Wanted:

’60 dollars’ I say. He hands me a bankcard through the reception window. We both wait in in silence as the eftpos works. ‘Receipt?’
‘Nah man,’ he says, ‘cheers.’ A door somewhere down the hall slams shut and it’s quickly followed by a guitar whirring into life. Big metal chords. Drums start up from another room somewhere, then singing, more guitar. When the studio rooms are all occupied the sound bleeds out into the corridor and mixes into one droning mash. Pulses, all mixed up and garbled. I listen to it in reception, flicking through band ads to kill the time.

Serious band looking for rock/metal drummer.
Alternative rock—looking for drummer and bassist to form a band.
Punk Rock, western suburbs. Green Day, Blink 182, The 1975, Paramore, Jimmy Eat World
Mature cover band looking for drummer

I close the browser and look out through the reception window. Two vending machines look back at me. Blank faces. There’s laughter down the hall from some band members. I’ve been looking for another project. Maybe I’ll start something completely new. Seattle Fix, the band I’ve been in for around three years now, can’t go full time, not yet (I have my hopes). I need something else to fill the time so that my time isn’t wasted. My 20s seem to be drifting by with nothing much to show for it. But it’s hard to find something interesting, something that isn’t a cliché.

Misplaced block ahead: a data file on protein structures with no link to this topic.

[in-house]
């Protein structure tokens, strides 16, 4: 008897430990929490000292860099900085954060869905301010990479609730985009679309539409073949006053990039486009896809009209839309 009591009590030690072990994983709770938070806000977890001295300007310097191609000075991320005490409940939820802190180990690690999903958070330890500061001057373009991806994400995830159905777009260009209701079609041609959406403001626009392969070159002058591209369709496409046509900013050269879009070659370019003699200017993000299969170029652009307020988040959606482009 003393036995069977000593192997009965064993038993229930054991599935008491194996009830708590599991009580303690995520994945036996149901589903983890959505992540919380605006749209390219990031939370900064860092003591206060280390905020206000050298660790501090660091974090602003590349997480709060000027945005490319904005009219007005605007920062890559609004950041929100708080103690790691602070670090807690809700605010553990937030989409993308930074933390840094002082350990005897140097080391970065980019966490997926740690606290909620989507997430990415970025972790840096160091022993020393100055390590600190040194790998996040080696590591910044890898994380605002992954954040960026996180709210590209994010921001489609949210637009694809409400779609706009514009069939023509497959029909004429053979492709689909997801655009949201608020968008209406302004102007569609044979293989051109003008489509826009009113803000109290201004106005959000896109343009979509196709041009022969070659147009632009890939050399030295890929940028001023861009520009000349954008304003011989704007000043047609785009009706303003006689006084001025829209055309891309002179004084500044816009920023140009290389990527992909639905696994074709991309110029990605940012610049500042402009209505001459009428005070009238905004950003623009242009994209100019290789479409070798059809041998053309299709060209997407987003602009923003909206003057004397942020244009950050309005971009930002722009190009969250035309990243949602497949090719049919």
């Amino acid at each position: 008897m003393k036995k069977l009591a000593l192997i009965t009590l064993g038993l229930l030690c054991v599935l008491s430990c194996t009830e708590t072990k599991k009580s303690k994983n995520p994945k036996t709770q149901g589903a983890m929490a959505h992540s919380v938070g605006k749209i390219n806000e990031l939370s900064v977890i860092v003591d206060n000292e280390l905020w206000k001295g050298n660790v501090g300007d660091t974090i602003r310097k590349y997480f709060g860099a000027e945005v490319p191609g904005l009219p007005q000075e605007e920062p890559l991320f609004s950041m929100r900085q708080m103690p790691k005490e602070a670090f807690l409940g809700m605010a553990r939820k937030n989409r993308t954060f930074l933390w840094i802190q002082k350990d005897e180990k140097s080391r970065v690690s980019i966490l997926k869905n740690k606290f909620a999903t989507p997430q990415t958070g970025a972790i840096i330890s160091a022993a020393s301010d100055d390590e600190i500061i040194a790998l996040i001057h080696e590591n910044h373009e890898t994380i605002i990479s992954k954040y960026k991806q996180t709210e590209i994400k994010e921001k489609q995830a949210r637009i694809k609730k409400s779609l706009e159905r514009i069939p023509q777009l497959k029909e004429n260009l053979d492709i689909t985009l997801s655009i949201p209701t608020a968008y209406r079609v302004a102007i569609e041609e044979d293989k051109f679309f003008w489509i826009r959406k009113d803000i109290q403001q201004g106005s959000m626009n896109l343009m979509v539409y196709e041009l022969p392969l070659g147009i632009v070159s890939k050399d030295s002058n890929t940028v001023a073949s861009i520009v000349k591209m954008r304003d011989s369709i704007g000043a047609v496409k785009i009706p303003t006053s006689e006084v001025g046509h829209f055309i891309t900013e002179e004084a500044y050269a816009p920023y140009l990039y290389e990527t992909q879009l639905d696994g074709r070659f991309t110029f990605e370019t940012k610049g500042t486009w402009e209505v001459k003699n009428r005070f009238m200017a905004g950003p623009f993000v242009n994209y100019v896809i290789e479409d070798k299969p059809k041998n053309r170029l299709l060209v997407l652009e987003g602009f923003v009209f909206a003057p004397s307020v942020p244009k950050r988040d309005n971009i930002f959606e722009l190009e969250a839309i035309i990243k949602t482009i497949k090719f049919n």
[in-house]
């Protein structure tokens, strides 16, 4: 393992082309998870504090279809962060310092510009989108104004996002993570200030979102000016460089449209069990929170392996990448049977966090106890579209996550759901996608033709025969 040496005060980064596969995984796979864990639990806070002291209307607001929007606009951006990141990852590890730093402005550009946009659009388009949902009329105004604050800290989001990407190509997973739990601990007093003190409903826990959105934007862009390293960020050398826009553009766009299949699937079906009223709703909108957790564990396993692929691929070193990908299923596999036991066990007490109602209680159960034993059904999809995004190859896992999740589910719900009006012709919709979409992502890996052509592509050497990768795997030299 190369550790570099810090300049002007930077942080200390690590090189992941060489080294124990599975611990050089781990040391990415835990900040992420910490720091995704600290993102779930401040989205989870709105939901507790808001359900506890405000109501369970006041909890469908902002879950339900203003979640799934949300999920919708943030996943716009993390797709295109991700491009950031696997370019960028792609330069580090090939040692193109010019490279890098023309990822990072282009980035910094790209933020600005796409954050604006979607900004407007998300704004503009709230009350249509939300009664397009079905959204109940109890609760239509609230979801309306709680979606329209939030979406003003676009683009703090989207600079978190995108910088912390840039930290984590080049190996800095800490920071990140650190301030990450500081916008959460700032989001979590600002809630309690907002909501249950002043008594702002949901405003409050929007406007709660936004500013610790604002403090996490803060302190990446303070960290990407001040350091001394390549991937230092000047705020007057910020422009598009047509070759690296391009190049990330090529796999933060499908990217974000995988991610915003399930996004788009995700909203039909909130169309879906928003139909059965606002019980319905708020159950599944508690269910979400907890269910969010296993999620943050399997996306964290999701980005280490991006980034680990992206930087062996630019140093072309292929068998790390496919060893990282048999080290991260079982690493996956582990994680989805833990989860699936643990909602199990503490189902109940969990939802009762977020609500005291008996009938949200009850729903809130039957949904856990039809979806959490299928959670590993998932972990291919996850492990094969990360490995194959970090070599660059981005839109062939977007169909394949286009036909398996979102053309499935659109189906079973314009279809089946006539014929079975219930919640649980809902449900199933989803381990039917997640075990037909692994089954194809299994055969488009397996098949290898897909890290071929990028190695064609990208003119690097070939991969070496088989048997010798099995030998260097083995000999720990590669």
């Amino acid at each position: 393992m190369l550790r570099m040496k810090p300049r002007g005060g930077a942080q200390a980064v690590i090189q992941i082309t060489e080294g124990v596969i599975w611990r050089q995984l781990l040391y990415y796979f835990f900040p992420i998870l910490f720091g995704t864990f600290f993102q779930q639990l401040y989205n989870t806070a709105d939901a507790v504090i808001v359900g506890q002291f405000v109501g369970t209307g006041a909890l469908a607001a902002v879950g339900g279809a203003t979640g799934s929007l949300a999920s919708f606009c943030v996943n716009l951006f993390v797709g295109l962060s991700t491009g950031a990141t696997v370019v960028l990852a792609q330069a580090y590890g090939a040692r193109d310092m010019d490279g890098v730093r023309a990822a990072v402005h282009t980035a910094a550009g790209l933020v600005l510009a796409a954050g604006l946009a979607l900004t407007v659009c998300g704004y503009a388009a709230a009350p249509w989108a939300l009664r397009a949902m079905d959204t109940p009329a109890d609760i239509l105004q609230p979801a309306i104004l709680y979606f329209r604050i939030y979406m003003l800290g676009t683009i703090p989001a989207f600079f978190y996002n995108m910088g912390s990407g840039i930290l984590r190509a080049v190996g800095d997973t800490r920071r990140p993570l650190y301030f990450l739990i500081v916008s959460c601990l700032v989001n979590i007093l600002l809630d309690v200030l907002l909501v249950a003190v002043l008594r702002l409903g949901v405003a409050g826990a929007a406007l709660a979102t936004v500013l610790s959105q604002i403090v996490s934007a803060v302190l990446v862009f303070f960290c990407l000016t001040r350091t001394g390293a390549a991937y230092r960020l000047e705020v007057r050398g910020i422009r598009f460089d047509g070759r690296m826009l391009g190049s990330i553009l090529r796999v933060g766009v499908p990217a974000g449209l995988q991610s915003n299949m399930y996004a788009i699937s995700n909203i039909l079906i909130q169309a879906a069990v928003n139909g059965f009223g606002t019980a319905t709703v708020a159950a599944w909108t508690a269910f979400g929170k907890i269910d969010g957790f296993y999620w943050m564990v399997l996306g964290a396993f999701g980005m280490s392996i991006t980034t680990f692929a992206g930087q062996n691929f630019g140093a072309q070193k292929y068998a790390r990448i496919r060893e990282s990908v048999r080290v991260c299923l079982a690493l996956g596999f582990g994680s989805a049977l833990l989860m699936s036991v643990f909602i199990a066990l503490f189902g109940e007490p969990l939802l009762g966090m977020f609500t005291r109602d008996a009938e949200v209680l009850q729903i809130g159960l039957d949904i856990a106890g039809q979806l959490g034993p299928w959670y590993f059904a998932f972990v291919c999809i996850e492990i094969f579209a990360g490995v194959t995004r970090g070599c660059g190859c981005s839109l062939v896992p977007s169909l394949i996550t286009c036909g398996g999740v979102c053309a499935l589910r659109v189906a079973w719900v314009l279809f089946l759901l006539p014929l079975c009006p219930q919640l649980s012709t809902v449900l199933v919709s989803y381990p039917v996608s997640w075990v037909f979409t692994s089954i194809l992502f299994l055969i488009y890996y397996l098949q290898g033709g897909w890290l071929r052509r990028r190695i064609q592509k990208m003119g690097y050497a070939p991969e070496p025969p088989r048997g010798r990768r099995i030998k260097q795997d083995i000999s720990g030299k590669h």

I put the word out and I get a response every so often. I even watched one band read out loud the ad I put up at the studio where I work, not realising that ‘Drummer, 23’ was me, watching them from reception. ‘Bit young,’ they said, ‘ 13 years playing though!’
Bit old, I thought. They send me an email. I don’t answer. Another band gets in touch. They’ve got that big Violent Soho feel. Other side of the city. I’m tempted. They sound good, but too far. Too punk.
I’ve been thinking about music a lot. I can’t stop listening to Radiohead’s A Moon Shaped Pool. It, and other albums, have recently made me think harder about the sound, to listen closely. I’m beginning to think of certain songs as real compositions as opposed to simple songs. Radiohead’s recent release is, unsurprisingly, a fine composition. It’s a favourite for when I’m alone on the train, alone in my room, alone, driving late at night. It’s that kind of album. It sings to you a kind of sadness, loneliness. Best enjoyed in solitude. But putting aside the album’s emotion, I listen closely to the details, to the layers and how they work—how they morph into one another, what kind of rhythm they have, their tone, how loud or soft.